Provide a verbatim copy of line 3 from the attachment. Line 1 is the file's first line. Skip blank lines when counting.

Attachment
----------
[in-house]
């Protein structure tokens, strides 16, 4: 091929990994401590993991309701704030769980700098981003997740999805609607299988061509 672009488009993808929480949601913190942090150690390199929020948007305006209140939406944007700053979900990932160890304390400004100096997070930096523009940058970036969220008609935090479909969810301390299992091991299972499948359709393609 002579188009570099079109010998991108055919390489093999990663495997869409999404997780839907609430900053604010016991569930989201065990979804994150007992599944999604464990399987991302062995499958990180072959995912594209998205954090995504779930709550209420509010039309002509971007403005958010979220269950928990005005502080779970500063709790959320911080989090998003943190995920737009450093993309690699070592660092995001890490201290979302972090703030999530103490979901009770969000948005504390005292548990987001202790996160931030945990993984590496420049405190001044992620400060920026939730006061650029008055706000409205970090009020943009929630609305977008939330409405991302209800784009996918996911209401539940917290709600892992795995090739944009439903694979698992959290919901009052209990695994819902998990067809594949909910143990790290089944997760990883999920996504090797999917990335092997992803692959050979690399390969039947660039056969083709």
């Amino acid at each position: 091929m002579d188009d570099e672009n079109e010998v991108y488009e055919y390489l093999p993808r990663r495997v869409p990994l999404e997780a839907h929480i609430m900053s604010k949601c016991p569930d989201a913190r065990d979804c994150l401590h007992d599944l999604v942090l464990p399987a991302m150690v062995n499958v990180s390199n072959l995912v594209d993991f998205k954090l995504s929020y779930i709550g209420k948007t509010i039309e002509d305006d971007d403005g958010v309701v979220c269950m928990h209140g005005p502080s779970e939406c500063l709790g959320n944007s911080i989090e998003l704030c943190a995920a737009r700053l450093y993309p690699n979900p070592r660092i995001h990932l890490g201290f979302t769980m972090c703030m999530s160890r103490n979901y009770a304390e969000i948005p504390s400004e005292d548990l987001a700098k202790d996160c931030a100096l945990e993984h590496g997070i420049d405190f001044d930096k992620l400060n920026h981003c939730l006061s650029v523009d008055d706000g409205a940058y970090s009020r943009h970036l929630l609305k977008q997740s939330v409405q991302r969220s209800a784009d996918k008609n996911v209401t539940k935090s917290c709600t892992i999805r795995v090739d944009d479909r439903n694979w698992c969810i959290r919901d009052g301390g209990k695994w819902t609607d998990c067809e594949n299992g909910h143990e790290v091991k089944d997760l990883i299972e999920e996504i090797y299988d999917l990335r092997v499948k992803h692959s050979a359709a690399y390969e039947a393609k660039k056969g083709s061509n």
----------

């Amino acid at each position: 091929m002579d188009d570099e672009n079109e010998v991108y488009e055919y390489l093999p993808r990663r495997v869409p990994l999404e997780a839907h929480i609430m900053s604010k949601c016991p569930d989201a913190r065990d979804c994150l401590h007992d599944l999604v942090l464990p399987a991302m150690v062995n499958v990180s390199n072959l995912v594209d993991f998205k954090l995504s929020y779930i709550g209420k948007t509010i039309e002509d305006d971007d403005g958010v309701v979220c269950m928990h209140g005005p502080s779970e939406c500063l709790g959320n944007s911080i989090e998003l704030c943190a995920a737009r700053l450093y993309p690699n979900p070592r660092i995001h990932l890490g201290f979302t769980m972090c703030m999530s160890r103490n979901y009770a304390e969000i948005p504390s400004e005292d548990l987001a700098k202790d996160c931030a100096l945990e993984h590496g997070i420049d405190f001044d930096k992620l400060n920026h981003c939730l006061s650029v523009d008055d706000g409205a940058y970090s009020r943009h970036l929630l609305k977008q997740s939330v409405q991302r969220s209800a784009d996918k008609n996911v209401t539940k935090s917290c709600t892992i999805r795995v090739d944009d479909r439903n694979w698992c969810i959290r919901d009052g301390g209990k695994w819902t609607d998990c067809e594949n299992g909910h143990e790290v091991k089944d997760l990883i299972e999920e996504i090797y299988d999917l990335r092997v499948k992803h692959s050979a359709a690399y390969e039947a393609k660039k056969g083709s061509n």